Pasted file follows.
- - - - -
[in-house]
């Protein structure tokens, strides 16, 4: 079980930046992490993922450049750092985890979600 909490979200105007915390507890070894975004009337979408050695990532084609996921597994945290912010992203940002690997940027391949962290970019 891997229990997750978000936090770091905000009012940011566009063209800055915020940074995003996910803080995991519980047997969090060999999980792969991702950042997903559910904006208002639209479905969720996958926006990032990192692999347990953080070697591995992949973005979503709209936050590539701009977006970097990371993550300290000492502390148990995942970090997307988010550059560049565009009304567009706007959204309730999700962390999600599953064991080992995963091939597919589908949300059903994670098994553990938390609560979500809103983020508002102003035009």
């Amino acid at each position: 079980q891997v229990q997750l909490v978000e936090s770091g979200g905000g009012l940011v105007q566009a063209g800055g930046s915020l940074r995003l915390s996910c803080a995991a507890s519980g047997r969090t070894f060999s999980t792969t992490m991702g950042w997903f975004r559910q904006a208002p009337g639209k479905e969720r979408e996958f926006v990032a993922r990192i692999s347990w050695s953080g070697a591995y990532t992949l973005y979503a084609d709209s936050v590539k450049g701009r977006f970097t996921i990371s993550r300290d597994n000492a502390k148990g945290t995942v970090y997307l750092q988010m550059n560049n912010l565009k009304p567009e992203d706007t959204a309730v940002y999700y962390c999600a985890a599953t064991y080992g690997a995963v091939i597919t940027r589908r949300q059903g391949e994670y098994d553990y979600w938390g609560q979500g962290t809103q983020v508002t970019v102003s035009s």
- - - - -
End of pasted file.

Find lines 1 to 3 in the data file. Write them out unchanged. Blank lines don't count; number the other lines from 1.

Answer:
[in-house]
């Protein structure tokens, strides 16, 4: 079980930046992490993922450049750092985890979600 909490979200105007915390507890070894975004009337979408050695990532084609996921597994945290912010992203940002690997940027391949962290970019 891997229990997750978000936090770091905000009012940011566009063209800055915020940074995003996910803080995991519980047997969090060999999980792969991702950042997903559910904006208002639209479905969720996958926006990032990192692999347990953080070697591995992949973005979503709209936050590539701009977006970097990371993550300290000492502390148990995942970090997307988010550059560049565009009304567009706007959204309730999700962390999600599953064991080992995963091939597919589908949300059903994670098994553990938390609560979500809103983020508002102003035009």
């Amino acid at each position: 079980q891997v229990q997750l909490v978000e936090s770091g979200g905000g009012l940011v105007q566009a063209g800055g930046s915020l940074r995003l915390s996910c803080a995991a507890s519980g047997r969090t070894f060999s999980t792969t992490m991702g950042w997903f975004r559910q904006a208002p009337g639209k479905e969720r979408e996958f926006v990032a993922r990192i692999s347990w050695s953080g070697a591995y990532t992949l973005y979503a084609d709209s936050v590539k450049g701009r977006f970097t996921i990371s993550r300290d597994n000492a502390k148990g945290t995942v970090y997307l750092q988010m550059n560049n912010l565009k009304p567009e992203d706007t959204a309730v940002y999700y962390c999600a985890a599953t064991y080992g690997a995963v091939i597919t940027r589908r949300q059903g391949e994670y098994d553990y979600w938390g609560q979500g962290t809103q983020v508002t970019v102003s035009s």